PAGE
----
It’s only a glimmer, a flicker, a slight flash of light.

It might not last past the first serious floor debate in either chamber of Congress. However, the two leaders of the U.S. House of Representatives are saying something about unity, about common good, about patriotism and love of country.

U.S. House Speaker Paul Ryan and House Minority Leader Nancy Pelosi today pledged to get the House to work more closely together, to set partisanship aside whenever possible. Their pledge came in the wake of that frightening shooting in Alexandria, in which House GOP whip Steve Scalise was injured critically by a gunman who wounded four others before being shot to death by Capital police officers.

A ‘kumbaya’ moment?

Dear reader, we have entered a dangerous time in American political history. The shooter reportedly was highly critical of Donald J. Trump; he also reportedly had some sort of hard feelings against Rep. Scalise, who appeared to be his primary target at that baseball practice field where Republican lawmakers were preparing for their annual charity game against Democratic colleagues.

As near as I can tell, this about the only good thing to come from this terrible event. I am praying, along with the rest of the nation, for the victims’ full recovery. Yes, the police responded with valor and gallantry; the lawmakers who rushed to Rep. Scalise’s aid also performed heroically.

I will await the outcome of Ryan and Pelosi’s pledge to work together, to put the bitterness aside, to argue civilly but maintain respect for each other’s side, their point of view … and appreciate the other’s love of country.

What a shame, though, that it took an even such as this to possibly make them reach this point.

Speaker rises to the need to calm an edgy nation

Paul Ryan has taken a lot of hits of late over some of his political missteps.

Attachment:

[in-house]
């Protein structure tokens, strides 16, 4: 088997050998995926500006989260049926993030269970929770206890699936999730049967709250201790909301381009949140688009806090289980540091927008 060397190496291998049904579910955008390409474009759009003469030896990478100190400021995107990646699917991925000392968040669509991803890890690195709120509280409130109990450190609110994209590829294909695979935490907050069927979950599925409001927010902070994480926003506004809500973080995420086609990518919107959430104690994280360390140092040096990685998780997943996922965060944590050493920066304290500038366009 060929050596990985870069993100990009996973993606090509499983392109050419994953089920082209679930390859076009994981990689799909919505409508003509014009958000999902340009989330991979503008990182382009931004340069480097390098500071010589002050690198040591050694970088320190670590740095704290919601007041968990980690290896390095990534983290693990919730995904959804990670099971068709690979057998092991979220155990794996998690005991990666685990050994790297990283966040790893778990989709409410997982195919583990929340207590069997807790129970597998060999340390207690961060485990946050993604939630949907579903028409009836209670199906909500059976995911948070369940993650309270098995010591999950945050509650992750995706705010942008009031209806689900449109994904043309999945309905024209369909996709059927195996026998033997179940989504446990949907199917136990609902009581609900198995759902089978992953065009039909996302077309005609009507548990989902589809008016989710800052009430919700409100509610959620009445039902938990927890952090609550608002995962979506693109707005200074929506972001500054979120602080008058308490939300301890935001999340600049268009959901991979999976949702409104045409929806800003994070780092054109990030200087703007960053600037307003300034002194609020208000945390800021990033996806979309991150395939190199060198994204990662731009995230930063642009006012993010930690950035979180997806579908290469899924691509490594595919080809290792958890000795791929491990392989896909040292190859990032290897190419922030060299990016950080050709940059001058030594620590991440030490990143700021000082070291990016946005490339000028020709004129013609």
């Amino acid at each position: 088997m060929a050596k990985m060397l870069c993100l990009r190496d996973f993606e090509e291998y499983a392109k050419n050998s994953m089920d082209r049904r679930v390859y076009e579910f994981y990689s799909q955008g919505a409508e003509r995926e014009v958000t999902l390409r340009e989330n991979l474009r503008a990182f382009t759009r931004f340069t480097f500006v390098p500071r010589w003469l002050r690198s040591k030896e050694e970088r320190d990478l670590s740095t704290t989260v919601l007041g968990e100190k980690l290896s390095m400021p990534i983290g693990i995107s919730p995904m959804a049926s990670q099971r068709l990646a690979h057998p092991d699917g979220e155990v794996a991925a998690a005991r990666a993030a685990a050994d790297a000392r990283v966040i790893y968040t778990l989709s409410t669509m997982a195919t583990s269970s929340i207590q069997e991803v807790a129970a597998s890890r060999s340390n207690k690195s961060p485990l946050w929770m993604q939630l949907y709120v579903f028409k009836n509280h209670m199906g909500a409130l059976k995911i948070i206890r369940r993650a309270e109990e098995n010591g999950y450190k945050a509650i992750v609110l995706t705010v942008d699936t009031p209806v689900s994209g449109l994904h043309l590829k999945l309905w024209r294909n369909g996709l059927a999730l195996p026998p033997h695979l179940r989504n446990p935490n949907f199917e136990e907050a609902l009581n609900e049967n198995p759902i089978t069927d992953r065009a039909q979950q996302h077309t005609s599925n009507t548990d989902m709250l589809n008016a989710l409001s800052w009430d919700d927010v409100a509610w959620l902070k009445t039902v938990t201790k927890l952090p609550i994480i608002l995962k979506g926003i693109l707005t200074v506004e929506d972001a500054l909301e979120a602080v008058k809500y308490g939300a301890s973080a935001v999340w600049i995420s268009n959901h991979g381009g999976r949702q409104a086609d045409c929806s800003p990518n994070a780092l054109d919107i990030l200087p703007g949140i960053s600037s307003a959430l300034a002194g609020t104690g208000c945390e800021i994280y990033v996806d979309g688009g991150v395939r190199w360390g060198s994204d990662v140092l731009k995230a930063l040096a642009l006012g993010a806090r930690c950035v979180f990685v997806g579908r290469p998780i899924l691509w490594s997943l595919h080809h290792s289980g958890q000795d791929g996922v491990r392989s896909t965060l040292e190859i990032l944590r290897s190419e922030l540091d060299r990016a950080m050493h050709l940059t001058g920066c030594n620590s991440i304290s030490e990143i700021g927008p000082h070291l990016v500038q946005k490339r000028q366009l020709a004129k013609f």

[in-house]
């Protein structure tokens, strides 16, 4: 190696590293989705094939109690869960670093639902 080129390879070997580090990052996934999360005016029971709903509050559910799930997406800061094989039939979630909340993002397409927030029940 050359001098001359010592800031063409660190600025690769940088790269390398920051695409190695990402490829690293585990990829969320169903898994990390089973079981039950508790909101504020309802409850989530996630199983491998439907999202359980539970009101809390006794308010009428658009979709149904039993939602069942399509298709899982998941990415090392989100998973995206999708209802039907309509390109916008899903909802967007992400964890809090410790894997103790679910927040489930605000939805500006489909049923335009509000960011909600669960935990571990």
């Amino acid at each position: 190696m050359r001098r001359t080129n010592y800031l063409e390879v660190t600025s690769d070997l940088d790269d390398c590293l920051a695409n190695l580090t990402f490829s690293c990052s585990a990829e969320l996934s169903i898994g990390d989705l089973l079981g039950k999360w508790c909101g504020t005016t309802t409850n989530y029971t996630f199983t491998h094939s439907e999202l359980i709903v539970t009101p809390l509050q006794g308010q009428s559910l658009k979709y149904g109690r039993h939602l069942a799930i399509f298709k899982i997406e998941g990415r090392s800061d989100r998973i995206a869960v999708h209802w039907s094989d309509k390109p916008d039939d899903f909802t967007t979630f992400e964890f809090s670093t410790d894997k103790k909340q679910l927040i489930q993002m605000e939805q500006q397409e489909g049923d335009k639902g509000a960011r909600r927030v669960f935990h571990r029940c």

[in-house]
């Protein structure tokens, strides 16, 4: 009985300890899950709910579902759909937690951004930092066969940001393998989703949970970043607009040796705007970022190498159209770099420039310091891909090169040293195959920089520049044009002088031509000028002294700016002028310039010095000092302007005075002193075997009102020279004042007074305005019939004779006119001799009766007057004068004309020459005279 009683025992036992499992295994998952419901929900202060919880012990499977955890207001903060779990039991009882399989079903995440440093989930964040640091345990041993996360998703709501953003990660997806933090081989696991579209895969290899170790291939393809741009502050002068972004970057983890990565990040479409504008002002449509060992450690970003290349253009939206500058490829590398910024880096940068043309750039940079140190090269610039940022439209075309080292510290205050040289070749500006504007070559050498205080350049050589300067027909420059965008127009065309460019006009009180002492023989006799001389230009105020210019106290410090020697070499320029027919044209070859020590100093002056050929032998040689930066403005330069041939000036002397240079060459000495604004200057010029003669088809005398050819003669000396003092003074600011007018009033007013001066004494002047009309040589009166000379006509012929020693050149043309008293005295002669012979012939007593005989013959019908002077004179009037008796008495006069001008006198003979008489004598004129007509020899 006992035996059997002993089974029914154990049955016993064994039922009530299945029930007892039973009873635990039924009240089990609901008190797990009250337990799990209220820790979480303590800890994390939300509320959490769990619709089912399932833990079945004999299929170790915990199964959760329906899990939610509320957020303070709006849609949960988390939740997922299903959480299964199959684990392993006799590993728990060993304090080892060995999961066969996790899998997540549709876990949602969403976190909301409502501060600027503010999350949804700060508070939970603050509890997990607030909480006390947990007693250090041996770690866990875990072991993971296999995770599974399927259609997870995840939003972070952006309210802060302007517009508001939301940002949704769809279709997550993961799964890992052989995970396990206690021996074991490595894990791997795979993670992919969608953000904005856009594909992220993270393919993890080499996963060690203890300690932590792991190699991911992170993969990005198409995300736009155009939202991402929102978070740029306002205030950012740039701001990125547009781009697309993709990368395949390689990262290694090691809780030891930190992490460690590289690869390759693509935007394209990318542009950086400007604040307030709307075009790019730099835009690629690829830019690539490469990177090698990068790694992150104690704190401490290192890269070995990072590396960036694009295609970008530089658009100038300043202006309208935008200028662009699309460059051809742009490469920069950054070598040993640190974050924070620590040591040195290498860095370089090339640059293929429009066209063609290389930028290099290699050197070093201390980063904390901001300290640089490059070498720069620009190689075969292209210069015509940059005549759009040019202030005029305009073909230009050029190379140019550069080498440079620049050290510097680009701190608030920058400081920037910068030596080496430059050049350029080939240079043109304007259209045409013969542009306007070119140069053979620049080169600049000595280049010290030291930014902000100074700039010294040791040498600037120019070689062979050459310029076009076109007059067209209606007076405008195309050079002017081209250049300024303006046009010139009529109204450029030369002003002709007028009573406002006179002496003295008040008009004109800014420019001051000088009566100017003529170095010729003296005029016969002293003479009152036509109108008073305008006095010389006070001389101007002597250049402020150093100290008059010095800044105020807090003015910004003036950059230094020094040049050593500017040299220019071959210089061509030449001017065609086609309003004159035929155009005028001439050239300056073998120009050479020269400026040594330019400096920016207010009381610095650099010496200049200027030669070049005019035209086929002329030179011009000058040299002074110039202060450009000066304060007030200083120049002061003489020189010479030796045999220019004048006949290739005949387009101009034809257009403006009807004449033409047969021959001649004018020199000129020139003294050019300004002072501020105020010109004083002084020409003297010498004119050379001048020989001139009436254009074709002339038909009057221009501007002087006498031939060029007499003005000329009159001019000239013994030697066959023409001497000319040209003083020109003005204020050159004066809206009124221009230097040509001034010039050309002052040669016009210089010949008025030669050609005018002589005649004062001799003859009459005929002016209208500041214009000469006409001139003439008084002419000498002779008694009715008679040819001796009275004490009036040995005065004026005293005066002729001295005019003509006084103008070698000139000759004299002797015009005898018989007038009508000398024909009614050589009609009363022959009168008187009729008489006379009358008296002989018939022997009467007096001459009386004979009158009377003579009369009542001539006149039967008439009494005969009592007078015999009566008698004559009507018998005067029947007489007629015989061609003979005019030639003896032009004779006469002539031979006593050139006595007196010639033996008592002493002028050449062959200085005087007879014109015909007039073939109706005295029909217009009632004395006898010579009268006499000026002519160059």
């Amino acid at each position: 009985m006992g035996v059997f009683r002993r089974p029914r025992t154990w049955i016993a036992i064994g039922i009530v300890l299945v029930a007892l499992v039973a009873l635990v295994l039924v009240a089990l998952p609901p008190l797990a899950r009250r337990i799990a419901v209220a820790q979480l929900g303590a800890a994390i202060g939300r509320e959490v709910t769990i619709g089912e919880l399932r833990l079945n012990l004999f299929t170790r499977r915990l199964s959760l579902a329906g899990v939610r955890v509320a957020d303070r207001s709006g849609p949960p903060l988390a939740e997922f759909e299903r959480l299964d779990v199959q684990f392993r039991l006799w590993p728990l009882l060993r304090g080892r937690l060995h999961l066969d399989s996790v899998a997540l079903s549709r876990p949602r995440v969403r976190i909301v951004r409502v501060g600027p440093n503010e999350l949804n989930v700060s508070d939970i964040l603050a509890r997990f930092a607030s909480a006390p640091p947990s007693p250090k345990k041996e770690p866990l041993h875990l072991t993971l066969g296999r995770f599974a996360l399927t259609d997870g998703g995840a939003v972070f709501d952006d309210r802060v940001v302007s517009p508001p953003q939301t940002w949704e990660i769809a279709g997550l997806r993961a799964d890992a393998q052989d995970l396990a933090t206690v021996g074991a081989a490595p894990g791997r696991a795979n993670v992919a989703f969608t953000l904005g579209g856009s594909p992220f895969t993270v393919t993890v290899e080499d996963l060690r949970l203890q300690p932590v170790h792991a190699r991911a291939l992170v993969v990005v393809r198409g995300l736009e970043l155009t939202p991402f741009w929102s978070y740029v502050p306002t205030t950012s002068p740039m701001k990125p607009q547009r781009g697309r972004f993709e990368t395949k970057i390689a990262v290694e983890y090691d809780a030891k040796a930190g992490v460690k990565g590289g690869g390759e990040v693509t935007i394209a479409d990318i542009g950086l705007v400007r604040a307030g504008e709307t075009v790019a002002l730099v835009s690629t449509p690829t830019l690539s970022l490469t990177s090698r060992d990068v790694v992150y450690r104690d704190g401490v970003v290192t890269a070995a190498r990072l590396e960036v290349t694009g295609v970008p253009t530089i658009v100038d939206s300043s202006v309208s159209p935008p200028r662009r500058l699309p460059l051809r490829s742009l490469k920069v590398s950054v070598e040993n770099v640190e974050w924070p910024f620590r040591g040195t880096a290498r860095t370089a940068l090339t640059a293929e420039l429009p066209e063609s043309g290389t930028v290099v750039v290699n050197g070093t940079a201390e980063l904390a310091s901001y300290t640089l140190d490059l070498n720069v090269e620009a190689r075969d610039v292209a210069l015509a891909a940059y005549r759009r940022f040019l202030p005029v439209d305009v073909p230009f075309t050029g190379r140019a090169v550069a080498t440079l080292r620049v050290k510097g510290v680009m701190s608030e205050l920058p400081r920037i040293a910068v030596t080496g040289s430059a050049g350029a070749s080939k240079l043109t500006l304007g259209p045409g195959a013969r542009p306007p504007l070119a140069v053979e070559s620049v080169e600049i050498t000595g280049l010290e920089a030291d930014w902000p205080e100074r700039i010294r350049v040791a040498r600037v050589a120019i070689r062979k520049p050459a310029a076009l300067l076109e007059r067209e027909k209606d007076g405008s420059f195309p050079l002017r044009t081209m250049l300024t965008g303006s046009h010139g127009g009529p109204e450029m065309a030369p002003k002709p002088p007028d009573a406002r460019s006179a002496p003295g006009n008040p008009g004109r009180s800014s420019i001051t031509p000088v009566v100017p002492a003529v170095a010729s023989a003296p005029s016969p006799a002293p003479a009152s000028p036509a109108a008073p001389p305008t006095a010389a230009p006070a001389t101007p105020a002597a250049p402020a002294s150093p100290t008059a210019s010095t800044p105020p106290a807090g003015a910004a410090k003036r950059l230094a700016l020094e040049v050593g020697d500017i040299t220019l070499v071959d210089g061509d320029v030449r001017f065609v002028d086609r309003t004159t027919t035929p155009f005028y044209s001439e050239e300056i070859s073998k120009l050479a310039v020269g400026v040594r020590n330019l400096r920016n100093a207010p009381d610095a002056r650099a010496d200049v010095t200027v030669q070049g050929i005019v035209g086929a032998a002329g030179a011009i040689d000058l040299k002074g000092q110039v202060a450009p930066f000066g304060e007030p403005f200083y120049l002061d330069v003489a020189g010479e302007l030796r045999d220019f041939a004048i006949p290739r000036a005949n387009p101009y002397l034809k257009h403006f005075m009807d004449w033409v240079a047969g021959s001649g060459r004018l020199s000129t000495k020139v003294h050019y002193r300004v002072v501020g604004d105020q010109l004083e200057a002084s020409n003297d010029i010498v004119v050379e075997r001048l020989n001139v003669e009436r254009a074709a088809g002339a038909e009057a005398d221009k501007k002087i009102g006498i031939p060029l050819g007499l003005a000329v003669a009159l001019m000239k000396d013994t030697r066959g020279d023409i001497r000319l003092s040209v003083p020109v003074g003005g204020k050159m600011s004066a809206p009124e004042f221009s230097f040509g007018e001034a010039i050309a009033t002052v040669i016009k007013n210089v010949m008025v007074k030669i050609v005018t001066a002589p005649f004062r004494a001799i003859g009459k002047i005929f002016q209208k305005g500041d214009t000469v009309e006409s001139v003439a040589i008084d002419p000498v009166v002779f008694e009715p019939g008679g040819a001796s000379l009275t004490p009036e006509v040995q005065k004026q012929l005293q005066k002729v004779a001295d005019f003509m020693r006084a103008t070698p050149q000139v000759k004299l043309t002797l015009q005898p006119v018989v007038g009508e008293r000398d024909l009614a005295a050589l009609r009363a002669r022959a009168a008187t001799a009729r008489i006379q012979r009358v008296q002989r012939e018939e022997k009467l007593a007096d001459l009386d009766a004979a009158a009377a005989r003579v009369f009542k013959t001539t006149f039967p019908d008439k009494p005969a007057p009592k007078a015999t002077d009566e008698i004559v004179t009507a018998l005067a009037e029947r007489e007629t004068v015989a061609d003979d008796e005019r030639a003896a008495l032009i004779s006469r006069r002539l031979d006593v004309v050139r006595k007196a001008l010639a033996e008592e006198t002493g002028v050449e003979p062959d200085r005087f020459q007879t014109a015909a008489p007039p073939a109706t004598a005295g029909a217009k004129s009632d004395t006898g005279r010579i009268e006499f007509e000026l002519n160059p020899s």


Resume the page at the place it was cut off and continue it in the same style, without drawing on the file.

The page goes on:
The speaker of the U.S. House of Representatives, though, today delivered comments containing precisely the correct political tone in the wake of the shooting in Alexandria, Va., involving Republican members of Congress.

House GOP whip Steve Scalise was injured in the shooting. He will recover fully and the nation should be grateful for that — and for the recovery of the other individuals who were wounded.

“An attack on one is an attack on all of us,” Ryan said in a House floor speech. “We feel so deeply about the things we fight for and believe in. At times, our emotions can get the best of us,” he added.

Ryan also said, “I ask each of you to join me in resolving to come together…to lift each other up…and to show the country—show the world—that we are one House.”

The shooter is dead. The authorities are investigating what might have motivated him to apparently take aim at Scalise, who was standing at second base during a baseball practice, for crying out loud.

The political rhetoric of late has gotten extremely overheated, overblown and overstated by pols of all stripes, persuasions and philosophies. It well might be that the shooter’s actions this morning was a terrible result of that rhetoric.

Speaker Ryan has sought to calm his House colleagues. The president offered his own words of support and encouragement to the families of those who were wounded by the shooter.

Let us all calm down, take a deep breath and try to reflect on what we all have in common: the love of our country.

Mayhem pre-empts policy debate — for now

An incident involving the national pastime, a baseball game practice, has delivered us a reprieve from the partisan battles that have roiled Capitol Hill.

For the immediate future, Republicans and Democrats are speaking as members of a single political party.

Republican U.S. Rep. Steve Scalise is injured from a gunshot wound inflicted by a shooter who opened fire on the GOP baseball practicing for a charity game scheduled for the weekend against the Democratic team; he is one of five victims wounded in this senseless act.

I don’t know about you, but I find it utterly incomprehensible that an act like this could occur in such a setting. Then again, this is 21st-century America in a time of terrible political division and rancor.

We don’t know whether politics motivated the shooter. Authorities haven’t yet established any kind of motive to what this individual did.

There is no little news to be gleaned from this event. One positive element is that Rep. Scalise and the other victims are going to make a full recovery from their wounds.

The other could be that it likely has spared us, if only for a limited time, from the angry political rhetoric that has produced such a toxic atmosphere in our nation’s capital.